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Ever since the suggested edit system was introduced, people have been consistently — if not loudly — griping that suggested edit reviewers need to do better jobs. After reading another question containing said gripe, it occurred to me that one possible way to identify problematic approvals would be to look at review speed. I emphasize "possible" because determining if this is true depends on data I don't have access to.

Judging suggested edits takes different amounts of time for different people, but there must be such a thing as a review that's too fast. Five seconds might be long enough to ensure that, say, two specific spelling fixes are okay, but there's no way it's long enough to look for other issues in the post (which is necessary to prevent "turd polishing"). That number might go up to 30 seconds or even a minute for a lengthy post containing numerous edits.

We've had a speed restriction on accepting answers for a while now. It might be good to have a similar one for judging suggested edits. The exact value would probably have to vary on a sliding scale based on the length of the post and the amount of editing that took place.

Could we get some numbers on how quickly suggested edit judgment occurs in practice? (What I really want is a graph of edit judgment speed vs. edit quality sorted by result (i.e. approval or rejection), but if we had a way to judge edit quality automatically, we wouldn't need edit reviewers in the first place.)

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As a very rough estimate, subsequent edits could be used to judge the quality of a review. –  Bill the Lizard Nov 28 '11 at 18:35
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I don't have access to an edit queue anywhere, but the one time I stumbled across an edit in need of reviewing, it was approved out from under me long before I had made my decision (to reject it). –  John Nov 28 '11 at 18:40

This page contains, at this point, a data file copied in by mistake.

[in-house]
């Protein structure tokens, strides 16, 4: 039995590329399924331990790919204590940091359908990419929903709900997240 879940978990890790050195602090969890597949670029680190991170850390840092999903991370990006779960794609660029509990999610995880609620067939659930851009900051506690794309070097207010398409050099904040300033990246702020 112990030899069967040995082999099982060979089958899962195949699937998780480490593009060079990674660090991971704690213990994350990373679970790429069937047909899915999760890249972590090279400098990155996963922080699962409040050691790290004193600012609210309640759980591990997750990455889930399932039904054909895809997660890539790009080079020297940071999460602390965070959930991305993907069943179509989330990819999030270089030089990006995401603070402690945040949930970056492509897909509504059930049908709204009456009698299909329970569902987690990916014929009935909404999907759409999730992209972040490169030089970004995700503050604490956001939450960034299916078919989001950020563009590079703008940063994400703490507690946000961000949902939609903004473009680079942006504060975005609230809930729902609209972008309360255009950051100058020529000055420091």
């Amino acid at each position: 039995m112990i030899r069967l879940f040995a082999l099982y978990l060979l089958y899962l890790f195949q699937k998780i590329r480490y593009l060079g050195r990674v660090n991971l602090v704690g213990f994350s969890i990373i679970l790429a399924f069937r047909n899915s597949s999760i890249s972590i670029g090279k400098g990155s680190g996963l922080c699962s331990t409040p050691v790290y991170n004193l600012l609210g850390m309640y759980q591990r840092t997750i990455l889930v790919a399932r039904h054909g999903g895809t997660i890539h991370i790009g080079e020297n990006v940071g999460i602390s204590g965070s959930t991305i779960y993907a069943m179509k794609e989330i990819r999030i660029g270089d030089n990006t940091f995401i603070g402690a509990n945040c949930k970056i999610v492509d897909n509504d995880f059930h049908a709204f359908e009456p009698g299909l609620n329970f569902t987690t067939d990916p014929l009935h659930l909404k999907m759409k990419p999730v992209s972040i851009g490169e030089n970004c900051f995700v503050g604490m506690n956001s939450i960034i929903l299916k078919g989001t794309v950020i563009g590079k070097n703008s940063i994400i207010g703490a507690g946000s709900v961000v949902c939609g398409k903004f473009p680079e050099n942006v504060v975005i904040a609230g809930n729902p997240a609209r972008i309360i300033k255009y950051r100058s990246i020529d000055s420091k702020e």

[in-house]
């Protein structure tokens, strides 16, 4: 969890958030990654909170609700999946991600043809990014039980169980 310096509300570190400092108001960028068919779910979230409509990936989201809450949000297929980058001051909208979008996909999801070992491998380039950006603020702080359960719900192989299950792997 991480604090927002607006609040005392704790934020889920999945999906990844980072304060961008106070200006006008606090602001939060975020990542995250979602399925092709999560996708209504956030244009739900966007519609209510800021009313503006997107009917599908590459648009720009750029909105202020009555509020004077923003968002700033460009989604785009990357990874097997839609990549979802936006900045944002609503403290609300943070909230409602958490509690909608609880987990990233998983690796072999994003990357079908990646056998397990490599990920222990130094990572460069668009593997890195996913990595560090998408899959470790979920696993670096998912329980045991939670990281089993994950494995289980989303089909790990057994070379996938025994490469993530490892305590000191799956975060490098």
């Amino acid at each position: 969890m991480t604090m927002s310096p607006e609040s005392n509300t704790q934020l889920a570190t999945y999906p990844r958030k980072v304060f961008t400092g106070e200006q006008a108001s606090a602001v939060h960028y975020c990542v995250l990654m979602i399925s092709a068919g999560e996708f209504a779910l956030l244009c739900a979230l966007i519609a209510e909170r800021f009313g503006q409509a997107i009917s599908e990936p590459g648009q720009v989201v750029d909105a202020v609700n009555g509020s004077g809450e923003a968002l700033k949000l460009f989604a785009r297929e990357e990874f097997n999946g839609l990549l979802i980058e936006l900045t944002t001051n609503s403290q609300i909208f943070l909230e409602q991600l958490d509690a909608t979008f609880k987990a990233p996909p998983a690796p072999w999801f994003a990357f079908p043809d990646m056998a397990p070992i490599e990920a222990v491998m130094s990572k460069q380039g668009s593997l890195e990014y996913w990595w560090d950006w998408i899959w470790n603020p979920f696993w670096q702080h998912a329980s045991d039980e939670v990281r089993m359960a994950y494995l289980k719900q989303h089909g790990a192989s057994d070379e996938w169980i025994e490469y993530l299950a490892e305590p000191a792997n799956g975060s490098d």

Note if you click "reject" after it's approved, you are encouraged to go edit it yourself to make it better. Just did that today. –  Kate Gregory Nov 28 '11 at 18:56
    
That is not a link to a gripe. –  Matt Nov 28 '11 at 19:51
    
I was referring to the first sentence, which I'll copy here: "I've been doing a lot of edit reviewing lately and I seem to be the only one actually taking the time to analyze everything before accepting / rejecting an edit." @Matt –  Pops Nov 28 '11 at 19:54
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How would you even measure the time? I don't see how (short of a full eye-tracking setup) we could tell how long a reviewer has been reading a particular suggestion before acting. –  balpha Nov 28 '11 at 19:54
    
@balpha, I was assuming that reviewButtonClickedTime - suggestedEditPageLoadedTime would be a decent approximation in a significant number of cases. However, I do like the idea of sending a full eye-tracking setup to every >2k user. –  Pops Nov 28 '11 at 20:06
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Sounds like an excellent use for the VC. Seriously though: The suggested edit queue page can have up to N+1 suggestions on it, so page load time isn't really a good indicator of when they started to read a particular post. –  balpha Nov 28 '11 at 20:08
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If this is deemed a useful set of measurements, perhaps a "study" UI could be rigged up which forced review of one suggested edit at a time. That would probably affect the results, though, since there would be no potential distraction from other waiting reviews. @balpha –  Josh Caswell Nov 28 '11 at 20:36
    
Argh, I forgot that reviewers pass judgment on multiple posts directly from the queue page. I rarely see the page when more than one suggestion is in the queue. I also almost always go to the post's own page to see the full context before making a decision. But yeah, that does screw it up. @balpha –  Pops Nov 28 '11 at 22:32

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but there must be such a thing as a review that's too fast

If the review is good I don't see a problem

I would hate to see yet another nag-screen / popup when reviewing. (That's what you mean right?)

(What I really want is a graph of edit judgment speed vs. edit quality sorted by result (i.e. approval or rejection)

Would be interesting to see it.

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Well, sure, fast approval of good edits is itself good. But how does a reviewer know whether an edit is good if he only spends two seconds looking at it? –  Pops Nov 28 '11 at 19:45
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@PopularDemand Familiarity with the question being edited, the post being really short, or the edit being simple typo corrections are three cases. You also have people like me who read abnormally fast. –  Matthew Read Nov 30 '11 at 18:47

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